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Cochrane Database of Systematic Reviews

EEG for children with complex febrile seizures

Overview of attention for article published in Cochrane database of systematic reviews, October 2017
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About this Attention Score

  • In the top 25% of all research outputs scored by Altmetric
  • High Attention Score compared to outputs of the same age (86th percentile)
  • Above-average Attention Score compared to outputs of the same age and source (57th percentile)

Mentioned by

twitter
23 tweeters
googleplus
1 Google+ user

Citations

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7 Dimensions

Readers on

mendeley
54 Mendeley
Title
EEG for children with complex febrile seizures
Published in
Cochrane database of systematic reviews, October 2017
DOI 10.1002/14651858.cd009196.pub4
Pubmed ID
Authors

Pankaj B Shah, Saji James, S Elayaraja

Abstract

Febrile seizures can be classified as simple or complex. Complex febrile seizures are associated with fever that lasts longer than 15 minutes, occur more than once within 24 hours, and are confined to one side of the child's body. It is common in some countries for doctors to recommend an electroencephalograph (EEG) for children with complex febrile seizures. A limited evidence base is available to support the use of EEG and its timing after complex febrile seizures among children. To assess the use of EEG and its timing after complex febrile seizures in children younger than five years of age. For the latest update of this review, we searched the Cochrane Epilepsy Group Specialized Register (23 January 2017), the Cochrane Central Register of Controlled Trials (CENTRAL) via the Cochrane Register of Studies Online (CRSO, 23 January 2017), MEDLINE (Ovid, 23 January 2017), and ClinicalTrials.gov (23 January 2017). We applied no language restrictions. All randomised controlled trials (RCTs) that examined the utility of an EEG and its timing after complex febrile seizures in children. The review authors selected and retrieved the articles and independently assessed which articles should be included. Any disagreements were resolved by discussion and by consultation with the Cochrane Epilepsy Group. We applied standard methodological procedures expected by Cochrane. Of 41 potentially eligible studies, no RCTs met the inclusion criteria. We found no RCTs as evidence to support or refute the use of EEG and its timing after complex febrile seizures among children. An RCT can be planned in such a way that participants are randomly assigned to the EEG group and to the non-EEG group with sufficient sample size. Since the last version of this review, we have found no new studies.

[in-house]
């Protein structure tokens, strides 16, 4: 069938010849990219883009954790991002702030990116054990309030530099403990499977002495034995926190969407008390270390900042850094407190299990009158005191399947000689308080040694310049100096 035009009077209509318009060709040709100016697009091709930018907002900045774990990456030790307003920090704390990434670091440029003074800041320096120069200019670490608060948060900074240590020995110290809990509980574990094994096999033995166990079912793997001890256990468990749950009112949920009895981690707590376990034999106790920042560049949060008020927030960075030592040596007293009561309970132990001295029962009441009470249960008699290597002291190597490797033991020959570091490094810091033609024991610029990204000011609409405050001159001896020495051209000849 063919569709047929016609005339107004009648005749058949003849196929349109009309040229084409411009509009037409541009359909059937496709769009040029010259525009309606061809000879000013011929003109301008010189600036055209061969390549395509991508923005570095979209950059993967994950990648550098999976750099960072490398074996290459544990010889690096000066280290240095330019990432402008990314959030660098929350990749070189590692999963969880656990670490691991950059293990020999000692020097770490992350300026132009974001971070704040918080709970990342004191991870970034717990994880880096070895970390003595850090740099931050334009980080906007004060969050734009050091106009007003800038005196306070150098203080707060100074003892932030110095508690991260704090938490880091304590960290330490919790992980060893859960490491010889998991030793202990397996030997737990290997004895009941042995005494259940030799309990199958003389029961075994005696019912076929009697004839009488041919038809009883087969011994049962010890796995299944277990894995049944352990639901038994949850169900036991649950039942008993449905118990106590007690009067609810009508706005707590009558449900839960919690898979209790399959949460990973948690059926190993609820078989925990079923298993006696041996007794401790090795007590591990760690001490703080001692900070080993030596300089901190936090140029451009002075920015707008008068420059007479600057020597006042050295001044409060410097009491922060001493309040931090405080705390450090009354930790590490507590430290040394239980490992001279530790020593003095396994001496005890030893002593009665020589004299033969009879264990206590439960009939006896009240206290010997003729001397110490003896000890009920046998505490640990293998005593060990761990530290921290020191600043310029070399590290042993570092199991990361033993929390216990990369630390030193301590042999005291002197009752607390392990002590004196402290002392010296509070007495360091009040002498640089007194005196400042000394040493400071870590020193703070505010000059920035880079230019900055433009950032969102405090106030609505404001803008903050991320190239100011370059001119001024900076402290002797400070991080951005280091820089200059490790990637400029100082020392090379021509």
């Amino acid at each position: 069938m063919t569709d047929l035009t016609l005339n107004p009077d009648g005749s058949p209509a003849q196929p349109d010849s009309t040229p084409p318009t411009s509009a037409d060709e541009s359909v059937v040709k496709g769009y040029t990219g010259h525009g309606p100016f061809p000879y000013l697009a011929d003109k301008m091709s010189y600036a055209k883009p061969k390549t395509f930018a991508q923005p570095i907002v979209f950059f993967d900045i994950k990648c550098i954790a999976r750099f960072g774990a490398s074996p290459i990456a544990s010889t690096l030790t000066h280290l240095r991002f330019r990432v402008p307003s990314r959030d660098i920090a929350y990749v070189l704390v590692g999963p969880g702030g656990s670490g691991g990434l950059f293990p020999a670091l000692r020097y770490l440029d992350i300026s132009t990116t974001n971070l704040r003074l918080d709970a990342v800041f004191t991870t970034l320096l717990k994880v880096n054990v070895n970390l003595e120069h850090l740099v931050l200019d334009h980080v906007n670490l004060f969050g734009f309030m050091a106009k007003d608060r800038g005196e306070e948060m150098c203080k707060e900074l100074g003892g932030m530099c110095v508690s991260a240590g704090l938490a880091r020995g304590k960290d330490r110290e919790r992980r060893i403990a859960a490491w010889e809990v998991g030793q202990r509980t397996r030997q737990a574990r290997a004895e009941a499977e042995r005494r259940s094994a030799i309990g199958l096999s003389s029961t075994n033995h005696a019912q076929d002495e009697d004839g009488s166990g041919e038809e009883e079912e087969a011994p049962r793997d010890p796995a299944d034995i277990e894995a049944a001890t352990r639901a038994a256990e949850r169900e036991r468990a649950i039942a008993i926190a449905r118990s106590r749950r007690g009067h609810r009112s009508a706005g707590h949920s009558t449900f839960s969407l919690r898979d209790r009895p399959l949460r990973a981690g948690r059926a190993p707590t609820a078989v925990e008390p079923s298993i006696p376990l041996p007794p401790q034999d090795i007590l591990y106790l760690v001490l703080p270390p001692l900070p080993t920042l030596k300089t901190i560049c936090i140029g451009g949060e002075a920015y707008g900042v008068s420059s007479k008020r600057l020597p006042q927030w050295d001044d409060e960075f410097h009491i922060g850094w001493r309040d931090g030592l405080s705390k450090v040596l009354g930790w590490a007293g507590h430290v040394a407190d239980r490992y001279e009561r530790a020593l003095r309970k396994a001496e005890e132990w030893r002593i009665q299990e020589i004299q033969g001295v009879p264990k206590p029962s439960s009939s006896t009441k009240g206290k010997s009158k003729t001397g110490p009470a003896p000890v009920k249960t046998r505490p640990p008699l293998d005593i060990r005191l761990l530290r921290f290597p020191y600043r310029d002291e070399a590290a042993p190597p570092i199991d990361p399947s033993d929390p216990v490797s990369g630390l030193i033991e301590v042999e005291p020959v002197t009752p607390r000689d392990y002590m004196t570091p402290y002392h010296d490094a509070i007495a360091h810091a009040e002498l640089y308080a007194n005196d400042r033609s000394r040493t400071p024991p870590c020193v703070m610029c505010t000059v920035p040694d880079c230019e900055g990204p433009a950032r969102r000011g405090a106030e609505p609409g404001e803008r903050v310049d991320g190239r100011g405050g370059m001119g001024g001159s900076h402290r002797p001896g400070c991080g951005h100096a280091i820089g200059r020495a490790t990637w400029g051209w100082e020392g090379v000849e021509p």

Twitter Demographics

The data shown below were collected from the profiles of 23 tweeters who shared this research output. Click here to find out more about how the information was compiled.

Mendeley readers

The data shown below were compiled from readership statistics for 54 Mendeley readers of this research output. Click here to see the associated Mendeley record.

Geographical breakdown

Country Count As %
Spain 1 2%
Unknown 53 98%

Demographic breakdown

Readers by professional status Count As %
Student > Bachelor 9 17%
Researcher 6 11%
Student > Master 5 9%
Student > Doctoral Student 4 7%
Other 4 7%
Other 14 26%
Unknown 12 22%
Readers by discipline Count As %
Medicine and Dentistry 20 37%
Nursing and Health Professions 9 17%
Pharmacology, Toxicology and Pharmaceutical Science 3 6%
Economics, Econometrics and Finance 1 2%
Immunology and Microbiology 1 2%
Other 6 11%
Unknown 14 26%

Attention Score in Context

This research output has an Altmetric Attention Score of 15. This is our high-level measure of the quality and quantity of online attention that it has received. This Attention Score, as well as the ranking and number of research outputs shown below, was calculated when the research output was last mentioned on 12 November 2017.
All research outputs
#1,485,046
of 16,781,108 outputs
Outputs from Cochrane database of systematic reviews
#3,790
of 11,590 outputs
Outputs of similar age
#37,543
of 284,658 outputs
Outputs of similar age from Cochrane database of systematic reviews
#110
of 258 outputs
Altmetric has tracked 16,781,108 research outputs across all sources so far. Compared to these this one has done particularly well and is in the 91st percentile: it's in the top 10% of all research outputs ever tracked by Altmetric.
So far Altmetric has tracked 11,590 research outputs from this source. They typically receive a lot more attention than average, with a mean Attention Score of 24.4. This one has gotten more attention than average, scoring higher than 67% of its peers.
Older research outputs will score higher simply because they've had more time to accumulate mentions. To account for age we can compare this Altmetric Attention Score to the 284,658 tracked outputs that were published within six weeks on either side of this one in any source. This one has done well, scoring higher than 86% of its contemporaries.
We're also able to compare this research output to 258 others from the same source and published within six weeks on either side of this one. This one has gotten more attention than average, scoring higher than 57% of its contemporaries.